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NORTH TEXAS (CBSDFW.COM) – It was exactly one month ago today that hundreds of North Texas families lost everything when tornados cut a path through the metroplex.

Talk to some survivors and they say each day is a step forward – that is evident with the progress that has been made in Garland. While cities are in different stages of recovery, people continue to come together to help the hardest hit areas move forward.

It’s been four weeks since a deadly EF-4 tornado touched down in Garland. Debris removal crews are finishing up the second pass through the city. They are gathering up and moving out rubble from the storms, so new building can begin.

The process may take longer in Rowlett, where a wider debris field could mean a clean up time between 10 and 12 weeks.

Meanwhile, volunteers from non-profit organizations and churches remain in the affected areas to help with a range of needs.

For those still in need of guidance, a free tornado recovery program will be held at Eastfield College today. Sessions, which include information on everything from navigating the insurance process to working with FEMA on disaster relief claims to handling contractors, begin at 2:45 p.m.

The event will be held in the G Building of Eastfield College, located at 737 Motley Drive, Mesquite, TX 75150.

tornado stuff (Andrea Lucia - CBS11)

tornado stuff (Andrea Lucia – CBS11)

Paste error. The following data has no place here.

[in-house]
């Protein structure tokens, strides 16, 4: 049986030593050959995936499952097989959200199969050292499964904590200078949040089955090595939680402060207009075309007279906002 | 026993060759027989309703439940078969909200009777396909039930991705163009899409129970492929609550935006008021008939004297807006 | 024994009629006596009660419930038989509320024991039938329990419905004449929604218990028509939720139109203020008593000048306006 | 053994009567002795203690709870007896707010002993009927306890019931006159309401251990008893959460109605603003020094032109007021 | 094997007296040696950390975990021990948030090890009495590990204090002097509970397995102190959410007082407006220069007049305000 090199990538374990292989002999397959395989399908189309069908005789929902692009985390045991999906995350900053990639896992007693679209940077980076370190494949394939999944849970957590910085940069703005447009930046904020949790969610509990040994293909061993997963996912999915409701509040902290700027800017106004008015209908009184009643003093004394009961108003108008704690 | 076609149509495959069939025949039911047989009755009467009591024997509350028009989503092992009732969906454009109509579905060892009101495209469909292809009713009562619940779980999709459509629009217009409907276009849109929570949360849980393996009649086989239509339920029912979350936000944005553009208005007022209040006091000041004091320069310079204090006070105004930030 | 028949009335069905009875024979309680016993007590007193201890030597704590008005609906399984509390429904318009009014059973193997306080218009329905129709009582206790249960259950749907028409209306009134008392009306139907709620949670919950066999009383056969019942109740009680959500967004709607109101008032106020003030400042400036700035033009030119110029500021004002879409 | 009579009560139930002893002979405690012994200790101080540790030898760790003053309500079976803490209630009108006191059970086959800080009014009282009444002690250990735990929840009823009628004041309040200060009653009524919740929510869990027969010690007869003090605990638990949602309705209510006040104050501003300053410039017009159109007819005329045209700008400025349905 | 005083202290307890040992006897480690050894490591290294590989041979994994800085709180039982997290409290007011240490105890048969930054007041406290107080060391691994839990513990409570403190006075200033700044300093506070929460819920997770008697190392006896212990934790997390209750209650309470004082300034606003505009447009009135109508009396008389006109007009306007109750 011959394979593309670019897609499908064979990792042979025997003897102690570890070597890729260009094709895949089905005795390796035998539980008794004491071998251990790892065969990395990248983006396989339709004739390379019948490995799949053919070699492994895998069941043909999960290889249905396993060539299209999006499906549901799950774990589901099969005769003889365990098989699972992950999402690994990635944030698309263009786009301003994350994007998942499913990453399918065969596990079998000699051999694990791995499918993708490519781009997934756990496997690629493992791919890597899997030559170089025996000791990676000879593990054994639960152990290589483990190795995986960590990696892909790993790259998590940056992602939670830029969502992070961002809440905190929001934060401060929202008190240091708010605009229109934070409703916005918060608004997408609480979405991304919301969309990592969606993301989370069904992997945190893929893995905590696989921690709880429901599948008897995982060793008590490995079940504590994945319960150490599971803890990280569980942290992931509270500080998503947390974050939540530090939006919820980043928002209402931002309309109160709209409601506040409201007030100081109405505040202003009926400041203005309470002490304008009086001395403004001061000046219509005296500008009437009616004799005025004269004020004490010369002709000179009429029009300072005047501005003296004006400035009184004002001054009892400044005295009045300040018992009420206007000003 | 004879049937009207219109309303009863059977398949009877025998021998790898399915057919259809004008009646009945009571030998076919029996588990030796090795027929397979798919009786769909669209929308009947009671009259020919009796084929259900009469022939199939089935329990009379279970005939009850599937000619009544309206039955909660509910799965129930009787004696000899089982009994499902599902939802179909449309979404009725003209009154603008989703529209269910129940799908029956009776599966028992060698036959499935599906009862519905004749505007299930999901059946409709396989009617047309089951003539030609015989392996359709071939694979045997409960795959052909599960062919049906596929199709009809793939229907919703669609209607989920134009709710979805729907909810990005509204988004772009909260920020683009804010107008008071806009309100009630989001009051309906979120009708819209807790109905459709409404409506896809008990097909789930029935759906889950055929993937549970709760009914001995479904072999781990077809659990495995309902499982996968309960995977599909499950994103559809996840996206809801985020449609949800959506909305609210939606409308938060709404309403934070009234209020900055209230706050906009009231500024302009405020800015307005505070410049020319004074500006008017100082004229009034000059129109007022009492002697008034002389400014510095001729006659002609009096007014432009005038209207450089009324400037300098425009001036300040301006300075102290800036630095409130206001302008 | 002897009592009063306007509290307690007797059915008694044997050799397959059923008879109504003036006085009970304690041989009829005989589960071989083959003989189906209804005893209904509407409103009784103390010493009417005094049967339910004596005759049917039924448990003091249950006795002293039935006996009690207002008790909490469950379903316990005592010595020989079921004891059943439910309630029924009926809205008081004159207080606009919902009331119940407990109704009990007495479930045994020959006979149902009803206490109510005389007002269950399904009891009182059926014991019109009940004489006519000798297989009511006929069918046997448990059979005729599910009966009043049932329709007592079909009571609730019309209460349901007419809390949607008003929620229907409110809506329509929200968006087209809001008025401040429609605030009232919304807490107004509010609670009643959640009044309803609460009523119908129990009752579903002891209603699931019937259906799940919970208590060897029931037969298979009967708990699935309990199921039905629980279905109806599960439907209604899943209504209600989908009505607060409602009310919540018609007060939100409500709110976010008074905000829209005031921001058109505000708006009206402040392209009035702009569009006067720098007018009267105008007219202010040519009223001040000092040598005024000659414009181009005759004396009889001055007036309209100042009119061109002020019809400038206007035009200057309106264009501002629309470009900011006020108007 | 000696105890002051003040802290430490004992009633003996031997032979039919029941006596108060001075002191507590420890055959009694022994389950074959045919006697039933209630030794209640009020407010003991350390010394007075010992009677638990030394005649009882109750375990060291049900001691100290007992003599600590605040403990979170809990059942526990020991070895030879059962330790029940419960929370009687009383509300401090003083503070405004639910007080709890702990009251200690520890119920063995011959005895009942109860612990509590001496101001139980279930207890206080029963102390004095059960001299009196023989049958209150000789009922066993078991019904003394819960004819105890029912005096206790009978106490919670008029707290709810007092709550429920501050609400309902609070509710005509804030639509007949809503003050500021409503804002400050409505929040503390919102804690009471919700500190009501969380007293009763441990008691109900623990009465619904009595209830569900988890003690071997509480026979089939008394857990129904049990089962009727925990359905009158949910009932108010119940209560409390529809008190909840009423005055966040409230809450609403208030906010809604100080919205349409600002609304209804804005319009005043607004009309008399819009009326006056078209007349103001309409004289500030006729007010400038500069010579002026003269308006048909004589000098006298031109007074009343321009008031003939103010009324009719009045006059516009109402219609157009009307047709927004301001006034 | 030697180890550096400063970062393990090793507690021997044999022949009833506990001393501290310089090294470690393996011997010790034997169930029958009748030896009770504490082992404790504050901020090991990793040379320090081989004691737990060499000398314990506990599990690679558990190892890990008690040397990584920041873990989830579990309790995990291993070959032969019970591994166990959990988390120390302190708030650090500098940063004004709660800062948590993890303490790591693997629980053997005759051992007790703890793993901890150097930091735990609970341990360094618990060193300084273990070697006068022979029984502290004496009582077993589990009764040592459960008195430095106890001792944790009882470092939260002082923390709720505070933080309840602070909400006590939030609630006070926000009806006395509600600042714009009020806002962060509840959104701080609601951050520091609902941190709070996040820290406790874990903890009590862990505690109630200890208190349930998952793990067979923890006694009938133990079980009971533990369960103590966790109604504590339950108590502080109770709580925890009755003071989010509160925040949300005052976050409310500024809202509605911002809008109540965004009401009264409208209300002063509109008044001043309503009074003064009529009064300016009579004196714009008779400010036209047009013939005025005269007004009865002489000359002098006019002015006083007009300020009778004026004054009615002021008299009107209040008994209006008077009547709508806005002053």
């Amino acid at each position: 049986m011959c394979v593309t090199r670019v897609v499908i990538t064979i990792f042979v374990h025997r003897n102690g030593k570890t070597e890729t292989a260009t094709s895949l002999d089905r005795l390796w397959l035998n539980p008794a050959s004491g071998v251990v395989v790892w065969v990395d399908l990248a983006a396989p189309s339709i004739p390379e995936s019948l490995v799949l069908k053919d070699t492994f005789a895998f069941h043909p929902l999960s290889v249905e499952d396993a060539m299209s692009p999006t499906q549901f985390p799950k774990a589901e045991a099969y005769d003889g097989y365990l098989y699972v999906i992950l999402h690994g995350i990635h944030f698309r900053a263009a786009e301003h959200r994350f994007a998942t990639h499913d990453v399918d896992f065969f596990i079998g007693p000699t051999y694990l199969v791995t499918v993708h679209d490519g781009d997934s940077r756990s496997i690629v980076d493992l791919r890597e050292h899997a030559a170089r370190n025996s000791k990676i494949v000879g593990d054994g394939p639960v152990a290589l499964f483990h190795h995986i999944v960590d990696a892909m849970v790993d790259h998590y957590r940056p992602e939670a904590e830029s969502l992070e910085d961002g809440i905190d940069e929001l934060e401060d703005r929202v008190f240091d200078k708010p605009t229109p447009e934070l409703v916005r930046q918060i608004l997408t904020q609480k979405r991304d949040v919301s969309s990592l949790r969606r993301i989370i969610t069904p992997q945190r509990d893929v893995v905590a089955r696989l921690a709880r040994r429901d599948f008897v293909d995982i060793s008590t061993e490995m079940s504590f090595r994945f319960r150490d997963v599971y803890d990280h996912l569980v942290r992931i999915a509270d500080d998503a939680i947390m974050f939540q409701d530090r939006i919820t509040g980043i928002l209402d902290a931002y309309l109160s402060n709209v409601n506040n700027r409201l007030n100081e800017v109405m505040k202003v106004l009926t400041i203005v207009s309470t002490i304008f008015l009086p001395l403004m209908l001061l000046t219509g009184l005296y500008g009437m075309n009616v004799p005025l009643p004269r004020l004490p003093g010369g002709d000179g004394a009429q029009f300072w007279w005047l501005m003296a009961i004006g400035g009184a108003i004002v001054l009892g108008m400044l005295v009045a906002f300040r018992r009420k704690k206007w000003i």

One group of volunteers just arrived in North Texas to help families reconnect with some of their most precious possessions.

The mission of National Disaster Photo Rescue is to reunite residents with some of their smallest possessions. Given the size and path of the December 26 tornadoes, volunteers think it’s possible the wind could have carried photos all the way to Oklahoma.

Photographs scooped up and carried off by the wind have an intangible value. Disaster Photo Rescue hopes to bring that ‘wealth’ back to as many people as possible.

Members of the group have already begun searching for and collecting photos in Garland and Rowlett. They’ll collect, clean, and scan the pictures, and then upload them to social media in the hope the rightful owners can be found.

The group formed after a Missouri church’s efforts to help victims of the Joplin tornado in 2011. After those storms, the group was able to return some 18,000 photos to families who lost them. They hope to have that same kind of success here.

Volunteer James Ford helped a tornado survivor while at a church in Rowlett today. He said the unexpected surprise she found moved her to tears. “She stopped and wanted to look at them [photos] and so I waited on her. She found two pictures that was [sic] hers — I think they were her kids, I’m not sure. Tears started coming out of her eyes… started to cry. So she started was calling for her husband and they were really happy to find those two pictures. ”

The process to find, clean and log the photos will take weeks, but nearly two-dozen volunteers are dedicating their time to help. The service is free.

The group is asking anyone who has found pictures to drop them of at one of the following collection sites –

  • Granger Recreation Center
    1310 W. Avenue F
    Garland, TX 75040
  • Garland Fire Department Station 5
    5626 Lyons Road
    Garland, TX 75043
  • Life Message Community Mission
    4501 Rowlett Rd #200
    Rowlett, TX 75088
  • Church in the City
    6005 Dalrock Road
    Rowlett, TX 75088
  • Farmersville Police Department
    134 N Washington Street
    Farmersville, TX 75442

Photos that have been located and preserved will eventually be posted on the National Disaster Photo Rescue Facebook page.

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